The next morning my sister took Rachel on a walk in the front pack while I savored an uninterrupted time in my Bible. After breakfast, we all took a nice long walk on the beach. The weather was so nice! It looked like rain was coming any minute, yet the sunlight was shining through the clouds in some places and it was comfortably warm.

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From the beach, we then headed into Monterey proper to swing by the antique mall one last time and then to fisherman’s wharf to eat lunch. It was fun to eat just above the water! This was our view:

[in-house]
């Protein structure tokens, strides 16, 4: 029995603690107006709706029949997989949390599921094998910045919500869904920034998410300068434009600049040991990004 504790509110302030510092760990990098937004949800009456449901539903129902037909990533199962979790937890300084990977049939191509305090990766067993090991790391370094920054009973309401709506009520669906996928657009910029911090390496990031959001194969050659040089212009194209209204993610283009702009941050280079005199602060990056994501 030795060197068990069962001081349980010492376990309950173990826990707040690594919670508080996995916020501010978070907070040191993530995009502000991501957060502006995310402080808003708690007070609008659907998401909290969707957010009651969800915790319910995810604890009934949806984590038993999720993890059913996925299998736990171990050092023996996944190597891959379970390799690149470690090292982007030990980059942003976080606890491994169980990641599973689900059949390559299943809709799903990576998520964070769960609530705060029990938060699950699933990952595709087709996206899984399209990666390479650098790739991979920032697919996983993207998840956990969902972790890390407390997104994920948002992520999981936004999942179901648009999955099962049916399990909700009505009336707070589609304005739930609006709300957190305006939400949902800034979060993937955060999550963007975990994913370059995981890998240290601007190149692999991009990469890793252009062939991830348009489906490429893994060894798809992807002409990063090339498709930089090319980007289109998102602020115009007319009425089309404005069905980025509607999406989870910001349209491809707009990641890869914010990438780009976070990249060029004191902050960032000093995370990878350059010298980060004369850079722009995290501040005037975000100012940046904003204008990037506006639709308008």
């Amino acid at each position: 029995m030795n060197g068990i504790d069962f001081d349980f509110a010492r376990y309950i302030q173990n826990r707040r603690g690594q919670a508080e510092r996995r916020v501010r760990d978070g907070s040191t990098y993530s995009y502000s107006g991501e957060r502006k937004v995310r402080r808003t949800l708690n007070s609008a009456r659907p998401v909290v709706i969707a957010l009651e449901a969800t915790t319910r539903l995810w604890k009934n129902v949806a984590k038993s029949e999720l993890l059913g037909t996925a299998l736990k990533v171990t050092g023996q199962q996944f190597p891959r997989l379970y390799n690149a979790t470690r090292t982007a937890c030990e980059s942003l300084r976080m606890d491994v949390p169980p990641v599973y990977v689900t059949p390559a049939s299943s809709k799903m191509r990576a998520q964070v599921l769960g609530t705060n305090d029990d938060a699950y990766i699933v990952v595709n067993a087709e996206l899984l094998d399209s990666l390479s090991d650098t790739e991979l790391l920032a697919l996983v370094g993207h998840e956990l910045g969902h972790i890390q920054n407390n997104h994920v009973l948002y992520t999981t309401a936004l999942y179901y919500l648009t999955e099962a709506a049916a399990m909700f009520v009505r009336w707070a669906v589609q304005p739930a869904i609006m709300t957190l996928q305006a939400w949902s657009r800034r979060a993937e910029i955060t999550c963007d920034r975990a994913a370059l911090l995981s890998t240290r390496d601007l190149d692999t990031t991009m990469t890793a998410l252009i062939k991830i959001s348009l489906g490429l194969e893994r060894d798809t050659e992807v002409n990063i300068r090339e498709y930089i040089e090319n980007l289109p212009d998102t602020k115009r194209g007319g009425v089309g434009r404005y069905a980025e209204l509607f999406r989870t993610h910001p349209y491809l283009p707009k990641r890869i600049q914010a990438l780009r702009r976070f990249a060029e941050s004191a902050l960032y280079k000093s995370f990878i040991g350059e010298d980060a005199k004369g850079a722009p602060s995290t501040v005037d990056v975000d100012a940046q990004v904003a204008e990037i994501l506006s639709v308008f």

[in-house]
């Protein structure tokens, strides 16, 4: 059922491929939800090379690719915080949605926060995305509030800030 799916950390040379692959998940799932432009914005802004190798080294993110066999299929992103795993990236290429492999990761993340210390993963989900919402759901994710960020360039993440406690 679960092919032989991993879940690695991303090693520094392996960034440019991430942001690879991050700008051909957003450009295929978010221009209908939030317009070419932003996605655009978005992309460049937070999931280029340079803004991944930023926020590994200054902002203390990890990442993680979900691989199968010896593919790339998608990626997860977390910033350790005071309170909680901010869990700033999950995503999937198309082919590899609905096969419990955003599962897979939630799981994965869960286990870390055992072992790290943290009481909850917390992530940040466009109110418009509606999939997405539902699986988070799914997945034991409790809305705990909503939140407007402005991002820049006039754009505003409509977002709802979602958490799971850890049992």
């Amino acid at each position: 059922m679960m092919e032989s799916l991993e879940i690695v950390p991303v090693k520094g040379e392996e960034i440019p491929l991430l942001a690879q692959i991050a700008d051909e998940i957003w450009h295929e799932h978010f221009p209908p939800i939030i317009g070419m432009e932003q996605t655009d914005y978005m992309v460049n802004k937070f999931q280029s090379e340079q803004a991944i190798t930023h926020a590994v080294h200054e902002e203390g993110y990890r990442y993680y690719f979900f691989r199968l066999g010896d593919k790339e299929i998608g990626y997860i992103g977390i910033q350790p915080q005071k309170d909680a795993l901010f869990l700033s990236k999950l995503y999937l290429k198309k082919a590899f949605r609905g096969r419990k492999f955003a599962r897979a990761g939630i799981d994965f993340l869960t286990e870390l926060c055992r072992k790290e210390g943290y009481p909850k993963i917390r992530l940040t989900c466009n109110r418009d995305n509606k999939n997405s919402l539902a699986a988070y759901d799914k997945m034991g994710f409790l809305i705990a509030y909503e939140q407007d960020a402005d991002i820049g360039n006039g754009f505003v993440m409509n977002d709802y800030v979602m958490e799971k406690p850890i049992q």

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And then we began the long trek home. It was a wonderful time of good conversation, prayer, laughter and food (that I didn’t have to cook). I’m so thankful for our time at the coast and the ability to get away.

When I pulled into our driveway, I was warmly greeted by a toddler who was doing his best to jump up and down in excitement to see me and a semi-sick husband who graciously held down the fort in my absence. I am so blessed!

“The sea is His, for He made it, and His hands formed the dry land.”

Psalm 95:5